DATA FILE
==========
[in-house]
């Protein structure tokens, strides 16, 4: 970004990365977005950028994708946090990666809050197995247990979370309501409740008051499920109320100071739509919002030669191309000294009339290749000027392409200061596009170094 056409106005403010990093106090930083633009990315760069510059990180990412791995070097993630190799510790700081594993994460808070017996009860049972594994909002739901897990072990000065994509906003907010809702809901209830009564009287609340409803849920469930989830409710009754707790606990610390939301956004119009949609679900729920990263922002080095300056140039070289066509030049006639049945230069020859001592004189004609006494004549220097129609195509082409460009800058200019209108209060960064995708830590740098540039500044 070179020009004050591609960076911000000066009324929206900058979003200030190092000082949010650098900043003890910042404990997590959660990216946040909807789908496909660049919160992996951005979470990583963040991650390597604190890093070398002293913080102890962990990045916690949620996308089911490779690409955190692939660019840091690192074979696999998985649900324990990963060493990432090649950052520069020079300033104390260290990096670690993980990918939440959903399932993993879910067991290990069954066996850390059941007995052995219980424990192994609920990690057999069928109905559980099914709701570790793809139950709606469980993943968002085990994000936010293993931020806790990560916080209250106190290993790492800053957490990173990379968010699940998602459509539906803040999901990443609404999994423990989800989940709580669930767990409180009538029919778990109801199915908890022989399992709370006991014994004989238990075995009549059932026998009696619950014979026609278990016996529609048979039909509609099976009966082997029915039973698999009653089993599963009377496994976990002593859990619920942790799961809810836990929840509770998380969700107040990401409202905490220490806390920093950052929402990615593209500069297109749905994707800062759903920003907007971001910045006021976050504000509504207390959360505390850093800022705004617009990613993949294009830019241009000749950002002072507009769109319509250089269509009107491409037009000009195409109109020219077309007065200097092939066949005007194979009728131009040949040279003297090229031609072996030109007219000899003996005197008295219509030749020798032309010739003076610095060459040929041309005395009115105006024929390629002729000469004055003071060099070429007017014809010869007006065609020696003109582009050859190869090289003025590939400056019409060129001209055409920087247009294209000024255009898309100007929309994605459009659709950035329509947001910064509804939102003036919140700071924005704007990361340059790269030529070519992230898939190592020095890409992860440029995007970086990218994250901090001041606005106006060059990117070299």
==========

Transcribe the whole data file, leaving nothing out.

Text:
[in-house]
């Protein structure tokens, strides 16, 4: 970004990365977005950028994708946090990666809050197995247990979370309501409740008051499920109320100071739509919002030669191309000294009339290749000027392409200061596009170094 056409106005403010990093106090930083633009990315760069510059990180990412791995070097993630190799510790700081594993994460808070017996009860049972594994909002739901897990072990000065994509906003907010809702809901209830009564009287609340409803849920469930989830409710009754707790606990610390939301956004119009949609679900729920990263922002080095300056140039070289066509030049006639049945230069020859001592004189004609006494004549220097129609195509082409460009800058200019209108209060960064995708830590740098540039500044 070179020009004050591609960076911000000066009324929206900058979003200030190092000082949010650098900043003890910042404990997590959660990216946040909807789908496909660049919160992996951005979470990583963040991650390597604190890093070398002293913080102890962990990045916690949620996308089911490779690409955190692939660019840091690192074979696999998985649900324990990963060493990432090649950052520069020079300033104390260290990096670690993980990918939440959903399932993993879910067991290990069954066996850390059941007995052995219980424990192994609920990690057999069928109905559980099914709701570790793809139950709606469980993943968002085990994000936010293993931020806790990560916080209250106190290993790492800053957490990173990379968010699940998602459509539906803040999901990443609404999994423990989800989940709580669930767990409180009538029919778990109801199915908890022989399992709370006991014994004989238990075995009549059932026998009696619950014979026609278990016996529609048979039909509609099976009966082997029915039973698999009653089993599963009377496994976990002593859990619920942790799961809810836990929840509770998380969700107040990401409202905490220490806390920093950052929402990615593209500069297109749905994707800062759903920003907007971001910045006021976050504000509504207390959360505390850093800022705004617009990613993949294009830019241009000749950002002072507009769109319509250089269509009107491409037009000009195409109109020219077309007065200097092939066949005007194979009728131009040949040279003297090229031609072996030109007219000899003996005197008295219509030749020798032309010739003076610095060459040929041309005395009115105006024929390629002729000469004055003071060099070429007017014809010869007006065609020696003109582009050859190869090289003025590939400056019409060129001209055409920087247009294209000024255009898309100007929309994605459009659709950035329509947001910064509804939102003036919140700071924005704007990361340059790269030529070519992230898939190592020095890409992860440029995007970086990218994250901090001041606005106006060059990117070299």